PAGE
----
This byway is about 100 miles long and is one of the more biodiverse areas of the country. There are wildlife refuges here, floating cabins you may wish to stay at, and lots of birding to do.
Florida: Overseas Highway (Highway 1)
The Overseas Highway is quite spectacular, traveling 113 miles over the water as you travel from Key Largo to Key West.
You’ll travel over 42 bridges, moving from one of the keys (islands) to the next along the route. Make sure to pay attention to the limestone and coral islets that are essential to the biodiversity in the area.
Georgia: Russell-Brasstown Scenic Byway
The Russell-Brasstown Scenic Byway is an exploration of the Chattahoochee National Forest, providing dozens of opportunities to hike, fish in one of the mountain streams, or climb to a waterfall.
Along the route, stop at the overlooks (there are quite a few) to capture pictures of the deeply forested areas and natural habitats.
Hawaii: Hana Highway (Maui)
The 64.4-mile-long Hana Highway on Maui is so impressive you can book a guided tour for it.
Explore the area on your own, traveling through Paia Town, the perfect breakfast destination, and checking out the stunning waves crashing on the beaches at the Ho’okipa lookout.
You can also take a stop to hike through the Waikamoi Ridge Trail (which only takes 20 minutes), and see the Twin Falls.
Idaho: Sawtooth Scenic Byway
The Idaho Sawtooth Scenic Byway is a path that seems carved through the mountains, with big, rugged mountains on either side.
Along the way, you’ll likely see deer and elk grazing. You can stop at one of the adventures nearby, such as a round of golf at White Clouds Golf Course, a bit of kayaking on the Big Wood River, or fishing on Redfish Lake.
Illinois: Great River Road
What makes the Great River Road the best in the state is that it follows the Mississippi River, providing dozens of opportunities to stop along the way.
You can pull off to take a paddlewheel boat trip or journey up on a gondola to reach the bluffs. You may also want to do some canoeing or retrace the steps Lewis and Clark took.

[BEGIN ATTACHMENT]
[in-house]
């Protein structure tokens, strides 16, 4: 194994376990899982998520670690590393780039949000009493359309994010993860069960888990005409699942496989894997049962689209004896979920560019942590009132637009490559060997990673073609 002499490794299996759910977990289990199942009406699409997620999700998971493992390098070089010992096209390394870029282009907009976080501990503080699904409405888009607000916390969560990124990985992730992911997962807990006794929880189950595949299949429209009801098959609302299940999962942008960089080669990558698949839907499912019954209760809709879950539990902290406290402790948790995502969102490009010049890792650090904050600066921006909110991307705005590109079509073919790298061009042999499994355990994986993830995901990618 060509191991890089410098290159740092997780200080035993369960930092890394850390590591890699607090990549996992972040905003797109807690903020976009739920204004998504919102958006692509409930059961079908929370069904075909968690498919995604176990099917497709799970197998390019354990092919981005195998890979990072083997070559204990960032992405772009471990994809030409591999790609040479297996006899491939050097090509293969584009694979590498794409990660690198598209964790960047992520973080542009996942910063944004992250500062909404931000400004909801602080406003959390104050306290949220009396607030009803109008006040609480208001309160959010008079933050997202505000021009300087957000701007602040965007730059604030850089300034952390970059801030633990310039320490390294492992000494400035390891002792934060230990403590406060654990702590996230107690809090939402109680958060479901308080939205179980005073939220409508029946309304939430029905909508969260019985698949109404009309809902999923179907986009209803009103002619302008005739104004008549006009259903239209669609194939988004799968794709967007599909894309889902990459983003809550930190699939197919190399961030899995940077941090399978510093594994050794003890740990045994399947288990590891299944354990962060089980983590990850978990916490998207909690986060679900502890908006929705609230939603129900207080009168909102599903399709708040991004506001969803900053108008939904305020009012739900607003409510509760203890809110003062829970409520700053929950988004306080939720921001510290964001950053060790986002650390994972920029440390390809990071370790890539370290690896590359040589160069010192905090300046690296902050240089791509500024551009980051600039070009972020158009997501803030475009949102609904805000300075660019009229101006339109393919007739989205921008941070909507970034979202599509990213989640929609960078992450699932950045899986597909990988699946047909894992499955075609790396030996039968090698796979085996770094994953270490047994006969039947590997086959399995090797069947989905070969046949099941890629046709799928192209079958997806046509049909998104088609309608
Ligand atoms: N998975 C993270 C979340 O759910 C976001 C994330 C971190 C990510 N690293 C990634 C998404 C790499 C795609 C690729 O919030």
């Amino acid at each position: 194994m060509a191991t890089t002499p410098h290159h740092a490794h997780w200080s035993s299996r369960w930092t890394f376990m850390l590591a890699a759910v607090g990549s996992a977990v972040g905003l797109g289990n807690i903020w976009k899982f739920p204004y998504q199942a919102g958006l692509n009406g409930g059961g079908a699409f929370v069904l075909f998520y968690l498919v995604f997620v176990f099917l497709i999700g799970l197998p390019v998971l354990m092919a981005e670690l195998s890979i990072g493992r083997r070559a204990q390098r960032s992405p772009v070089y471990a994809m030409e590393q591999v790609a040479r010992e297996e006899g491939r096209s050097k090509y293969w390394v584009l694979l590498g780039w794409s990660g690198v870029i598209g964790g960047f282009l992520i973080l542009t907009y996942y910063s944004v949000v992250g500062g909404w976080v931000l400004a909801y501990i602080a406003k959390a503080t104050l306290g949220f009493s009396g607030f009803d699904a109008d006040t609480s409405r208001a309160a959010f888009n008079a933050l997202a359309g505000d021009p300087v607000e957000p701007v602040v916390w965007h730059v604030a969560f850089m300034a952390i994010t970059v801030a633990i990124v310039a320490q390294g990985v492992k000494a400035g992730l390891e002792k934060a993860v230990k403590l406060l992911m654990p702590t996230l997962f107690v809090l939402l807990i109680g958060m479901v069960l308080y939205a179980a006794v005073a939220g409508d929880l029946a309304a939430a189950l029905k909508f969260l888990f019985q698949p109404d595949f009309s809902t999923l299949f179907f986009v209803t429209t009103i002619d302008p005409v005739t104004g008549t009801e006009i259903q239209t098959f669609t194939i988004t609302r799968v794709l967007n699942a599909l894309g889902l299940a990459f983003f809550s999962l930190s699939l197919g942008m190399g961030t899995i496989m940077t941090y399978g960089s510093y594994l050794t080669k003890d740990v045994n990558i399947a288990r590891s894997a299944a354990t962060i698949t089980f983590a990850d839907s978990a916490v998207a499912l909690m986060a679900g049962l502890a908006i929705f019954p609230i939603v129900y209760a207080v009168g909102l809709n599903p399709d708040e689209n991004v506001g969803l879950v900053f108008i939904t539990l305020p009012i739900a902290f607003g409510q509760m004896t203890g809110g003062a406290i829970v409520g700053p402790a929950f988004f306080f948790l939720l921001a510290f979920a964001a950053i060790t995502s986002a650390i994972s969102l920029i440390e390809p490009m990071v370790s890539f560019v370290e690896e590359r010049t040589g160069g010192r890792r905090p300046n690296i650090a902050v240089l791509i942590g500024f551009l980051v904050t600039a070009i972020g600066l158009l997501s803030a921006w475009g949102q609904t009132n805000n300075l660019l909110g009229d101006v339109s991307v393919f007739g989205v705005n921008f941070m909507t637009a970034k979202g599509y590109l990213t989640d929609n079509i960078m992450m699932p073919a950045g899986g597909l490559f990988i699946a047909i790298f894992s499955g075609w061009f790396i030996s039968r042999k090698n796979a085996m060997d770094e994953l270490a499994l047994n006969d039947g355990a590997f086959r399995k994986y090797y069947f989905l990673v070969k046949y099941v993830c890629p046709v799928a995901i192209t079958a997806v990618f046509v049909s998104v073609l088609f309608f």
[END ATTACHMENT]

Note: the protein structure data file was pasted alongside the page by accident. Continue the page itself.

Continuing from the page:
Indiana: Ohio River Scenic Byway
The Ohio River Scenic Byway in Indiana provides opportunities to spend time canoeing or fishing. You could set up a primitive camp at one of the campgrounds along the way and watch the stars come out.
Also notable are the antique shops, museums, farmer’s markets, and a few artisan wineries you may want to explore. This 302-mile journey also allows you to stop at a casino for a different adventure.
Iowa: Loess Hills Scenic Byway
Running along the western border of Iowa is the Loess Hills Scenic Byway. This 200-mile journey takes you along a 15-mile-wide land formation made up of stunning hills, dunes, and glacier-carved pathways.
It’s easy to imagine how the wooly mammoth trekked this area. Along the way, stop for a bike ride through the forest, hike through the Loess Hills, and do some birding.
Kansas: Flint Hills National Scenic Byway
Deep native grasses, blooming wildflowers, and the open prairie greet you along the Flint Hills National Scenic Byway, a stunning 47-mile journey carved out thousands of years ago.
Stop and tour the Kaw Mission and Lake Chance Store Museums, or bike or hike through the Flint Hills Trail State Park to see the natural habitats.
Finally, check out the Bazaar Cattle Pens just to see the expansiveness of the area on the open plains.
Kentucky: Red River Gorge Scenic Byway
Quite the geological stunner, the Red River Gorge Scenic Byway moves through the Daniel Boone National Forest through a deep canyon road.